the rake face having formed therein at least one recess between a marginal segment at the periphery and a center segment at a center of the cutting insert body, the recess reducing the wedge angle γ defining the cutting edge, at least in a longitudinal section extending directly up to the cutting edge, relative to the wedge angle γ at remaining the cutting-edge segments.
Other features which are considered as characteristic for the invention are set forth in the appended claims.
Although the invention is illustrated and described herein as embodied in a drill bit for drilling rock, it is nevertheless not intended to be limited to the details shown, since various modifications and structural changes may be made therein without departing from the spirit of the invention and within the scope and range of equivalents of the claims.
The construction and method of operation of the invention, however, together with additional objects and advantages thereof will be best understood from the following description of specific embodiments when read in connection with the accompanying drawings.
FIG. 1 is a perspective view of the drill bit head of a drill bit according to the invention;
FIG. 2 shows the drill bit head according to FIG. 1 in a front view perpendicularly to the main cutting edges;
FIG. 3 shows the drill bit head according to FIG. 1 in a side view parallel to the main cutting edges;
FIG. 4 shows the drill bit head according to FIG. 1 in a plan view of the front end;
FIG. 5 shows the cutting insert according to FIG. 4 in a section taken along the section line V—V;
FIG. 6 shows the cutting insert according to FIG. 4 in a section taken along the section line VI—VI; and
FIG. 7 shows a variant of a cutting insert for a drill bit according to the invention in a front view perpendicularly to the main cutting edges.
Referring now to the figures of the drawing in detail and first, particularly, to FIGS. 1 to 3 thereof, there is shown a drill bit 1 according to the invention with an elongated shank 2 (only partly shown) with helically twisted flutes 9 for removing the drillings. The direction of rotation of the drill bit about the rotary axis D is indicated by an arrow 8. To form the drill bit head, the end of the shank 2 is provided with a slot transversely to the rotary axis D of the drill bit 1. A hard metal cutting insert 3 is brazed in place in the slot with slight circumferential projection.
The cutting insert or cutting tip 3 has two cutting edges 4, 4′ adjoining one another in a gabled roof shape, each cutting edge 4, 4′ having two differently inclined sections. Those sections of the cutting edges 4, 4′ which adjoin one another in the center of the drill bit 1 enclose a tip angle δ1 of 130° with one another, whereas the sections of the cutting edges 4, 4′ at the circumference of the drill bit 1 enclose a tip angle δ2 of 150° with one another. The cutting edges 4, 4′ are formed by the rake faces 6, 6′ and the flanks 5, 5′ adjoining one another at a wedge angle of γ. The rake faces 6, 6′, with the exception of marginal sections 10, 10′ at the circumference of the drill bit 1 and sections 11, 11′ in the center of the drill bit 1, each have a recess 12, 12′. The wedge angle g in these marginal sections 10, 10′ and sections 11, 11′ at the center of the drill bit is 90°. The recesses 12, 12′ run right into the adjacent flanks 5, 5′ and each have a flat center section 14, 14′ which runs out laterally and downward with rounded portions. The wedge angle γ of 90° present in the marginal regions 10, 10′ and center sections 11, 11′ is reduced by these recesses 12, 12′ to a wedge angle γ of 60° in the center region 14, 14′ of these recesses 12, 12′. The rake angle α in the center region 14, 14′ is 90°. The corresponding angular ratios are clearly shown in FIGS. 5 and 6, which reproduce a section V—V through the cutting insert 3 in the marginal section 10 and a section VI—VI in the center of the recess 12.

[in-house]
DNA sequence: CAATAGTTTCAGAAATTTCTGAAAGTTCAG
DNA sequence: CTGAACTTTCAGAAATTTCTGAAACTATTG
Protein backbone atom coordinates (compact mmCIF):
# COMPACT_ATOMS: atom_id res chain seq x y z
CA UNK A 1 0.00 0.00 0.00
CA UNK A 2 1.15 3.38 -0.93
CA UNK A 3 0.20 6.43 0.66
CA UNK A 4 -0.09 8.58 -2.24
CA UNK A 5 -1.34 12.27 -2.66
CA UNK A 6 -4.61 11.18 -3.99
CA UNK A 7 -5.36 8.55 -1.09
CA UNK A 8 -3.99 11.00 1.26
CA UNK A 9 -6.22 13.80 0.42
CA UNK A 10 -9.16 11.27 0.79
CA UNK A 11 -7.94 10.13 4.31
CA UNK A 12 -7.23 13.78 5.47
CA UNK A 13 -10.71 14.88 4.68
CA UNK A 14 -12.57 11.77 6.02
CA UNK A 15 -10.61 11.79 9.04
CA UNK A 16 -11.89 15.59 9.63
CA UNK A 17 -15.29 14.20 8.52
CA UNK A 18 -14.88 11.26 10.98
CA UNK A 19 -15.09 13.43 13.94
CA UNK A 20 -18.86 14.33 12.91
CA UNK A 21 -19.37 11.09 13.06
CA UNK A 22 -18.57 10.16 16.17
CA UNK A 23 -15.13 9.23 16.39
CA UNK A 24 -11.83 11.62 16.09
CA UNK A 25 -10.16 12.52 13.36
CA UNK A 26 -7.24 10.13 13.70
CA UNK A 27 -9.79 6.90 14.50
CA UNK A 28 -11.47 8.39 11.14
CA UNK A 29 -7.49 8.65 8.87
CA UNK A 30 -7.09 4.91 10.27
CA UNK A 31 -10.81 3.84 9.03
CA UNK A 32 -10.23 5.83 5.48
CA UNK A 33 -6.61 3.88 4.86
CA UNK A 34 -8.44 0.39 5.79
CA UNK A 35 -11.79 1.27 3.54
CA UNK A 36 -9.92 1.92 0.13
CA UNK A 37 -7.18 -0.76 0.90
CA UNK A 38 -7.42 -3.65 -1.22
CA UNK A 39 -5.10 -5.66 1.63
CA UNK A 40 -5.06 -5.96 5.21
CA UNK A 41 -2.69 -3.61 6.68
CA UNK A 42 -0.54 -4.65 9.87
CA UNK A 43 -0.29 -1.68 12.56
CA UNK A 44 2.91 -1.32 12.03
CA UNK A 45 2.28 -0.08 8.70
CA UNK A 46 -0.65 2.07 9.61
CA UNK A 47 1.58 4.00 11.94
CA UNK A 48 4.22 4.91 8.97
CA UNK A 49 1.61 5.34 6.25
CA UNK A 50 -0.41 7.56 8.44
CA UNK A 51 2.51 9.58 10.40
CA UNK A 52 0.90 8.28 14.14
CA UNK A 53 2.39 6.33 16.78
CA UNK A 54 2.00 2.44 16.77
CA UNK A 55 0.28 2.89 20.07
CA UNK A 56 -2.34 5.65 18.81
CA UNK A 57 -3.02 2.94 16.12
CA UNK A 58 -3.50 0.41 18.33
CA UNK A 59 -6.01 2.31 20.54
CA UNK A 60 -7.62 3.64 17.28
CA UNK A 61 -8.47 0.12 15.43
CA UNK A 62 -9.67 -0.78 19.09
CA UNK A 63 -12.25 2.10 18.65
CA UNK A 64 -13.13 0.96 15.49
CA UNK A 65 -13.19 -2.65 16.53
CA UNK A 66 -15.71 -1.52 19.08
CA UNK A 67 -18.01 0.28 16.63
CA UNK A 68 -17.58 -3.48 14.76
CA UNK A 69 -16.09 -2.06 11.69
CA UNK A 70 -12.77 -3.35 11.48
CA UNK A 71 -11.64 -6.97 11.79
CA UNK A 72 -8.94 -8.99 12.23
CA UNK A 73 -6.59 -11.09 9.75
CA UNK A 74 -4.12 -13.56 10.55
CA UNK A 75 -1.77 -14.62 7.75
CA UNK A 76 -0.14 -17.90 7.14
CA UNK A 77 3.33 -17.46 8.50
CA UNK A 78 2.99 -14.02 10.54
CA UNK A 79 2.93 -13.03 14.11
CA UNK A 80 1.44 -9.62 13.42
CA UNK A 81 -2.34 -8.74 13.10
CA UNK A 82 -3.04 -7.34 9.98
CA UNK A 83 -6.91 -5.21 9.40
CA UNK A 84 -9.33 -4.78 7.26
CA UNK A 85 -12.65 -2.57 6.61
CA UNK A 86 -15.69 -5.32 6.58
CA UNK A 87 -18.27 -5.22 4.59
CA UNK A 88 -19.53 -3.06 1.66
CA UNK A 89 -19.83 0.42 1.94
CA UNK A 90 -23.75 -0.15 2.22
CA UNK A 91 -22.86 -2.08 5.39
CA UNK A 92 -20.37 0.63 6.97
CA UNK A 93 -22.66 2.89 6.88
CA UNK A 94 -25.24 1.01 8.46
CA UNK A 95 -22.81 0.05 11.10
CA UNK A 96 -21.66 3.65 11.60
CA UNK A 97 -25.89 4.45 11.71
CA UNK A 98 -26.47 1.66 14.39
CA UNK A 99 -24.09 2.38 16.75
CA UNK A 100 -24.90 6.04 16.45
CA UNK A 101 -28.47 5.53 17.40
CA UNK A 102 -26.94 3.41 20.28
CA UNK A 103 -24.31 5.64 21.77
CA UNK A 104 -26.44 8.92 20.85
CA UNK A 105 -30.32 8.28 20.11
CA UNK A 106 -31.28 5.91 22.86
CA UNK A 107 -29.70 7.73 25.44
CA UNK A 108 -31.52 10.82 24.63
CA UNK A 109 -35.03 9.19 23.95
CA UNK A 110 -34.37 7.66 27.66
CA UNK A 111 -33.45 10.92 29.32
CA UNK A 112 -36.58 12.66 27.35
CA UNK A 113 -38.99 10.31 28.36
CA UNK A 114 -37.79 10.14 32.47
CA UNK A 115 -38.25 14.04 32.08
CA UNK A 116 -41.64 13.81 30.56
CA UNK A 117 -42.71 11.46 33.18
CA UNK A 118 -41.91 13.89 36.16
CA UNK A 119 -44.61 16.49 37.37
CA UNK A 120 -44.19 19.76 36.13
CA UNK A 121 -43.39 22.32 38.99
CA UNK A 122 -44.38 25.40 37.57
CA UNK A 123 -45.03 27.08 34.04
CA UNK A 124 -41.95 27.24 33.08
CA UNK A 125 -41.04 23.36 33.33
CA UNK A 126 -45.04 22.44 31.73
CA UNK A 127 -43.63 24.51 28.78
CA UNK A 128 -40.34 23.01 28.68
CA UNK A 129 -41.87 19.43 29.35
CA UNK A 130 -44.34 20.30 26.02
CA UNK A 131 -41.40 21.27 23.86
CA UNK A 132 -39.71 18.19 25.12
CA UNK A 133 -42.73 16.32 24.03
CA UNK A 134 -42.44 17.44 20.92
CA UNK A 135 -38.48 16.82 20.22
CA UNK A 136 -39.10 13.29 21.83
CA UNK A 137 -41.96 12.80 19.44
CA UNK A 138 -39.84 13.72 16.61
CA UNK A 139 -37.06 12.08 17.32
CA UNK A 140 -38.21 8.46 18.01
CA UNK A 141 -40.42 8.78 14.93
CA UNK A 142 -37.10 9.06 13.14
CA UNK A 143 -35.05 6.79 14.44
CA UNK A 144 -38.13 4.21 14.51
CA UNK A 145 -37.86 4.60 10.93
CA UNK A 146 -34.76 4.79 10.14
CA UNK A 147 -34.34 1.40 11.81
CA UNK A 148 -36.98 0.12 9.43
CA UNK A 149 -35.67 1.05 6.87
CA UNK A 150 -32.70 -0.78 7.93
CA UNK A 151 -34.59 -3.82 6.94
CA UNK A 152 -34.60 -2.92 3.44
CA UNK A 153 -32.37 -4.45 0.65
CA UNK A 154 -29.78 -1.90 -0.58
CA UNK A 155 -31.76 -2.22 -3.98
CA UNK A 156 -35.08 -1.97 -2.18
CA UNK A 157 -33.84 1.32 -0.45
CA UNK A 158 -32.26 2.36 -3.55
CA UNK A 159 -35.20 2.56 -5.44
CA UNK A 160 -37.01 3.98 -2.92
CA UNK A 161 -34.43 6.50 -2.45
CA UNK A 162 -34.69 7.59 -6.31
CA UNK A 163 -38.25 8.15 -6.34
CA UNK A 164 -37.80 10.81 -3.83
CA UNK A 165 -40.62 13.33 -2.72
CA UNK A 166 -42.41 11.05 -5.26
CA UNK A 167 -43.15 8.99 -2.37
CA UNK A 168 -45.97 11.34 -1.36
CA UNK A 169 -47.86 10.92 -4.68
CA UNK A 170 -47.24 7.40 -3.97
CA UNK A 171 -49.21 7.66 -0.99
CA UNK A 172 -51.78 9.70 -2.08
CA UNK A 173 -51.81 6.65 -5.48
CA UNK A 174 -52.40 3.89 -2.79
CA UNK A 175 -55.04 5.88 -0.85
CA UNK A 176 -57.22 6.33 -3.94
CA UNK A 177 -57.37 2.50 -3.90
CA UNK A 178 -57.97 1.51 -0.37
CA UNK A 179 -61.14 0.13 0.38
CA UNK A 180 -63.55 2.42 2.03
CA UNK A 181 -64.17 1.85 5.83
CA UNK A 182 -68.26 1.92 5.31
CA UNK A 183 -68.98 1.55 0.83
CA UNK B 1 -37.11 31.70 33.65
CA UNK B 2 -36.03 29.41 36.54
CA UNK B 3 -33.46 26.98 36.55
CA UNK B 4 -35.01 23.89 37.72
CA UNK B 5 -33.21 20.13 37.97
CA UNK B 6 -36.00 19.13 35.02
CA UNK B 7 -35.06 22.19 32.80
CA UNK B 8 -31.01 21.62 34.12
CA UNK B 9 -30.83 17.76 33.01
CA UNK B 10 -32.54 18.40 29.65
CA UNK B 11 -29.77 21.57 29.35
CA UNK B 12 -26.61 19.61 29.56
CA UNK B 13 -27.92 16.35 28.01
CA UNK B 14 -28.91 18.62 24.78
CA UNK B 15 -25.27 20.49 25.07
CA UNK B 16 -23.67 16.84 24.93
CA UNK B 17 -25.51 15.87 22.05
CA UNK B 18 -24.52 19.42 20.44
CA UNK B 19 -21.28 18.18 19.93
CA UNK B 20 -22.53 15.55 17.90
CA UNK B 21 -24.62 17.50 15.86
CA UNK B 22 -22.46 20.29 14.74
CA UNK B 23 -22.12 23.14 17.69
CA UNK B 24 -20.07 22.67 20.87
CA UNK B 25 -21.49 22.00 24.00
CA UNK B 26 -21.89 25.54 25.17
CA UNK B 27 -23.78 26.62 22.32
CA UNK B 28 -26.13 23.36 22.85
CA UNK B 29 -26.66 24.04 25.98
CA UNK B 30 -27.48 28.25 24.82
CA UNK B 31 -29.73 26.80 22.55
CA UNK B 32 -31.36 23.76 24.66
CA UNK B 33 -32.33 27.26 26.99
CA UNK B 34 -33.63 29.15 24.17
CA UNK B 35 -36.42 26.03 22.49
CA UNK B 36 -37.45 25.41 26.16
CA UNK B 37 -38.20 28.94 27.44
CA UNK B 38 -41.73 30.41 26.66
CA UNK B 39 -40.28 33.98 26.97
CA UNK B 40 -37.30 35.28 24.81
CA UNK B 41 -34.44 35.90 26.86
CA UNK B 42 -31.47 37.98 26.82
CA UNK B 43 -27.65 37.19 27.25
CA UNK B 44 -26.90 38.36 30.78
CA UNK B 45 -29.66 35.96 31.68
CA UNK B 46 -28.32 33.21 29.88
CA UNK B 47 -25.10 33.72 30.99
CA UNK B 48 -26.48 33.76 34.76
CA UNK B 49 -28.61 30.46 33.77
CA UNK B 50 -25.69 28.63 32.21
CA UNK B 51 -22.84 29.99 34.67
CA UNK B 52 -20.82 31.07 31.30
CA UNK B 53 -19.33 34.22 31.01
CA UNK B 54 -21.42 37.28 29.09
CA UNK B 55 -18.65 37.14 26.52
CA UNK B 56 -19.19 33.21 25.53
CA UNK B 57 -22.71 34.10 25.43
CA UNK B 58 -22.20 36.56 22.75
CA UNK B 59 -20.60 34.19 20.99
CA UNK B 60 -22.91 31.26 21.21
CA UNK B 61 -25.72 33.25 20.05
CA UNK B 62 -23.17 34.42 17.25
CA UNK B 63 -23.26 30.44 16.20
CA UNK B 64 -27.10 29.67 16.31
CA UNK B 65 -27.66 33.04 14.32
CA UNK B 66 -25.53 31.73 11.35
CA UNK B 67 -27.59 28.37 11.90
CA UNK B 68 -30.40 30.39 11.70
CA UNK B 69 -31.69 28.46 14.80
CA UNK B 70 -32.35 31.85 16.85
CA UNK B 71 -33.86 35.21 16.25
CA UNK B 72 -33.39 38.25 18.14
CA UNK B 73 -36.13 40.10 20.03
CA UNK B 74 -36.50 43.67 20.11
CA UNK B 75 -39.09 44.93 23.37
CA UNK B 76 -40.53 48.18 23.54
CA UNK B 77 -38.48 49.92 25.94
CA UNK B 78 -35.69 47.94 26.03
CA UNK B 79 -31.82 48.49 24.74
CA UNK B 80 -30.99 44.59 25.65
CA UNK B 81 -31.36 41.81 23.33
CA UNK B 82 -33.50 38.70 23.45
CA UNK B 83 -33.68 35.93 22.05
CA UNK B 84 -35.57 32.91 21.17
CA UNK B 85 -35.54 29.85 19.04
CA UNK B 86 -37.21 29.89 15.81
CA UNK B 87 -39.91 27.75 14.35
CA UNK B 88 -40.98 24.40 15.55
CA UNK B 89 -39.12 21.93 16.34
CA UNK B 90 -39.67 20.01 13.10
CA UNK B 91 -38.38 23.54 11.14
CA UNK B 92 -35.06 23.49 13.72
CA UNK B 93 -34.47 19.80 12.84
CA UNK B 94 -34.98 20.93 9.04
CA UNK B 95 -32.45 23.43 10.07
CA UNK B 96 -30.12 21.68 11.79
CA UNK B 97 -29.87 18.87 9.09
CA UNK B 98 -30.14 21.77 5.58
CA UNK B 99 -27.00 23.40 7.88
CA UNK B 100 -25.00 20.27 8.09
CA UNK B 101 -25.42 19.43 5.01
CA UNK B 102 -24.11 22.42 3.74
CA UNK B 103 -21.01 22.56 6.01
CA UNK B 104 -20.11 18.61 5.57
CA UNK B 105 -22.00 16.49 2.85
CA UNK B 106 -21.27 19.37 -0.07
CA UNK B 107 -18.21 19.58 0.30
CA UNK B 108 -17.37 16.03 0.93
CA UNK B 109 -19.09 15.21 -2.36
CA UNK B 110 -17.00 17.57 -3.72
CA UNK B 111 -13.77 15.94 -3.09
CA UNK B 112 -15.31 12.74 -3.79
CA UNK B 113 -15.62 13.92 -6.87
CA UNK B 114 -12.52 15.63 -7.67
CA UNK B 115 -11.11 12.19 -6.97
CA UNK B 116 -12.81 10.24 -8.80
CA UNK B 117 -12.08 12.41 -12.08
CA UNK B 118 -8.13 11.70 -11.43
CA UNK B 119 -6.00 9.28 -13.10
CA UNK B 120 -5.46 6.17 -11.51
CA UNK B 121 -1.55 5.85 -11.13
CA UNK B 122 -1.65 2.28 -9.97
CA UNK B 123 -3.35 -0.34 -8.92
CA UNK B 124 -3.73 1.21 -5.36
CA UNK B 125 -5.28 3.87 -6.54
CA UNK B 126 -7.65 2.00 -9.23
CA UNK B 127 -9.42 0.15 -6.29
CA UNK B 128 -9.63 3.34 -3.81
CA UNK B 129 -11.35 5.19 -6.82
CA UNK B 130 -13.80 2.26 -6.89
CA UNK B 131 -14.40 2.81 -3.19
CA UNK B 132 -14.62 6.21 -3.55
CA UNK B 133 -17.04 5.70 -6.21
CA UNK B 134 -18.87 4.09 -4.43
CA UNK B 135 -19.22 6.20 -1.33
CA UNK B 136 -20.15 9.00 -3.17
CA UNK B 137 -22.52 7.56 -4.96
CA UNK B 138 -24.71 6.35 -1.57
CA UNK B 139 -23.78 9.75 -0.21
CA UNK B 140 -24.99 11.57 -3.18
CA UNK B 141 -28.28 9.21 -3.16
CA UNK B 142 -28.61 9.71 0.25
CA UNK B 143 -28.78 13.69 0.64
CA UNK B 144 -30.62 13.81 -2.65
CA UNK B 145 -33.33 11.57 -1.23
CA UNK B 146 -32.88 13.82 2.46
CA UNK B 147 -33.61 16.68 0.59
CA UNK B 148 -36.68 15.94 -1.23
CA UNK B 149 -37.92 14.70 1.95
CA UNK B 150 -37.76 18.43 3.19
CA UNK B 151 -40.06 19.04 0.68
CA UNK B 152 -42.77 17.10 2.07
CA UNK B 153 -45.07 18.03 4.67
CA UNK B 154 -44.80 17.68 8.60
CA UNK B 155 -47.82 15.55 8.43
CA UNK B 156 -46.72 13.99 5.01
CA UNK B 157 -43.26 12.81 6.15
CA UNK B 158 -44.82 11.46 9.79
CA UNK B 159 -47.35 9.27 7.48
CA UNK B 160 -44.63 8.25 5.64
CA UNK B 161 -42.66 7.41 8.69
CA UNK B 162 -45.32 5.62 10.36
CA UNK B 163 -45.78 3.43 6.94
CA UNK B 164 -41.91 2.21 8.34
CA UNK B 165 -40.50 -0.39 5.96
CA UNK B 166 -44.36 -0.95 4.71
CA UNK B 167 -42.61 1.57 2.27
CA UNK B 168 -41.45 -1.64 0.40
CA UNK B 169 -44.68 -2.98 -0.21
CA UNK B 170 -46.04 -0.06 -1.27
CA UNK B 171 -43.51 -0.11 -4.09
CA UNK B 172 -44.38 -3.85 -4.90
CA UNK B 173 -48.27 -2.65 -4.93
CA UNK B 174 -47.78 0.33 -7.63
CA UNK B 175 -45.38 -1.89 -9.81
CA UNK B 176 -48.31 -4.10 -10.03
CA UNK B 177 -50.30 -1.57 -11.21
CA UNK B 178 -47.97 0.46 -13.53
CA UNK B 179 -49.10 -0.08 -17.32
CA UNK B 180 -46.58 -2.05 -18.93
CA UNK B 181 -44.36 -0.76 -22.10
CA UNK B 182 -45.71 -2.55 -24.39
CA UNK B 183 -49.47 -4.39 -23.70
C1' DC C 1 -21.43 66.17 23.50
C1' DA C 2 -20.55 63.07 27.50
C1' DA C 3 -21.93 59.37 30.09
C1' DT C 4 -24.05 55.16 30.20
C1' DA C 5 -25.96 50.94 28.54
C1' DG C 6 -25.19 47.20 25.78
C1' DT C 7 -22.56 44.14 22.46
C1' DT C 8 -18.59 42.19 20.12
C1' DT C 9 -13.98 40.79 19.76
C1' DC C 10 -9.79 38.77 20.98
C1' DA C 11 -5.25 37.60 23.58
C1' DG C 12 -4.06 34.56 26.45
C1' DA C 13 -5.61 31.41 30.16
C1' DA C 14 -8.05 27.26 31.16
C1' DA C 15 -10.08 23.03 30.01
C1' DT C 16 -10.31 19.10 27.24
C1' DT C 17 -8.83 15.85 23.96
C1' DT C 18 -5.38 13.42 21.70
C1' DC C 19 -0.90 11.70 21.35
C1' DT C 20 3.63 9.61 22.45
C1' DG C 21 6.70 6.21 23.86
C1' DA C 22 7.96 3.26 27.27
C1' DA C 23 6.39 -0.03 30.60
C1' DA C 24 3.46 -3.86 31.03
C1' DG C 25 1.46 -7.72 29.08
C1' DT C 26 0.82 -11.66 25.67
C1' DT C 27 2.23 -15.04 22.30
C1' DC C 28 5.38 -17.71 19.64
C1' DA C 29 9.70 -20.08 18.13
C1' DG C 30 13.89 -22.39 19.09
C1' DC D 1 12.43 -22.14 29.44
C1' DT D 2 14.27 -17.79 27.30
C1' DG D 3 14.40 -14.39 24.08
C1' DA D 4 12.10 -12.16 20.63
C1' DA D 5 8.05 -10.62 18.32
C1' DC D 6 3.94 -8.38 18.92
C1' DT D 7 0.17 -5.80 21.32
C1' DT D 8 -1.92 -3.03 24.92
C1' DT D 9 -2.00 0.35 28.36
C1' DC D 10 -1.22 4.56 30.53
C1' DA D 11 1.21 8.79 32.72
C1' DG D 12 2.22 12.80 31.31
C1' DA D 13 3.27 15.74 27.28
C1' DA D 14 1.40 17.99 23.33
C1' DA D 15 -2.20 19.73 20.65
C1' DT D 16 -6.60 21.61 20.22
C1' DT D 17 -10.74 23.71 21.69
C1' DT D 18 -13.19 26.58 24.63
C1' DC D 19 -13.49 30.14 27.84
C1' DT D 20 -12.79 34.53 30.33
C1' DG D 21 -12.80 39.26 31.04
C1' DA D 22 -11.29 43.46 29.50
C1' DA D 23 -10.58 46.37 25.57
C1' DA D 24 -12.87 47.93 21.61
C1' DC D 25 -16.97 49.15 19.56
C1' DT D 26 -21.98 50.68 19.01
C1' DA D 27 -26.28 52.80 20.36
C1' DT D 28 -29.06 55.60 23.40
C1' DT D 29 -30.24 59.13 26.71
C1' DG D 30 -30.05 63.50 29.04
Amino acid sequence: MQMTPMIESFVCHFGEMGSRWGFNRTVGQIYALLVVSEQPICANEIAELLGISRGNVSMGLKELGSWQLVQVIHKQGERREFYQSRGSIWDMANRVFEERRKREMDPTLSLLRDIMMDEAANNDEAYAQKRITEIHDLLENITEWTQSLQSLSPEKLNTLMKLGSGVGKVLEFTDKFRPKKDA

FIG. 7 shows a variant embodiment of a cutting insert for a drill bit 1 according to the invention. Here, each cutting edge 4, 4′ in each case has two recesses 12, 12′, which reduce the wedge angle γ. In addition, the cutting edges 4, 4′ in this variant are not formed with two differently inclined sections and enclose a single tip angle δ of 130° with one another.
It will be understood by those of skill in the art that the figures represent only especially advantageous configurations of the invention. The invention is in no way restricted to the specific embodiments. In particular, the cutting insert may be split and not be of one-piece design, and a plurality of cutting inserts offset at an angle from one another may also be provided for forming the drill bit head.
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|U.S. Classification||175/427, 175/435|
|Cooperative Classification||B23B2251/14, B23B2226/75, B23B51/02, B23B2251/085|
|Jan 27, 2004||AS||Assignment|
Owner name: CERATIZIT AUSTRIA GESELLSCHAFT MBH, AUSTRIA
Free format text: ASSIGNMENT OF ASSIGNORS INTEREST;ASSIGNOR:HUBER, RONALD;REEL/FRAME:014924/0087
Effective date: 20031127
|Apr 6, 2007||FPAY||Fee payment|
Year of fee payment: 4
|Sep 2, 2011||FPAY||Fee payment|
Year of fee payment: 8
|Oct 16, 2015||REMI||Maintenance fee reminder mailed|
|Mar 9, 2016||LAPS||Lapse for failure to pay maintenance fees|
|Apr 26, 2016||FP||Expired due to failure to pay maintenance fee|
Effective date: 20160309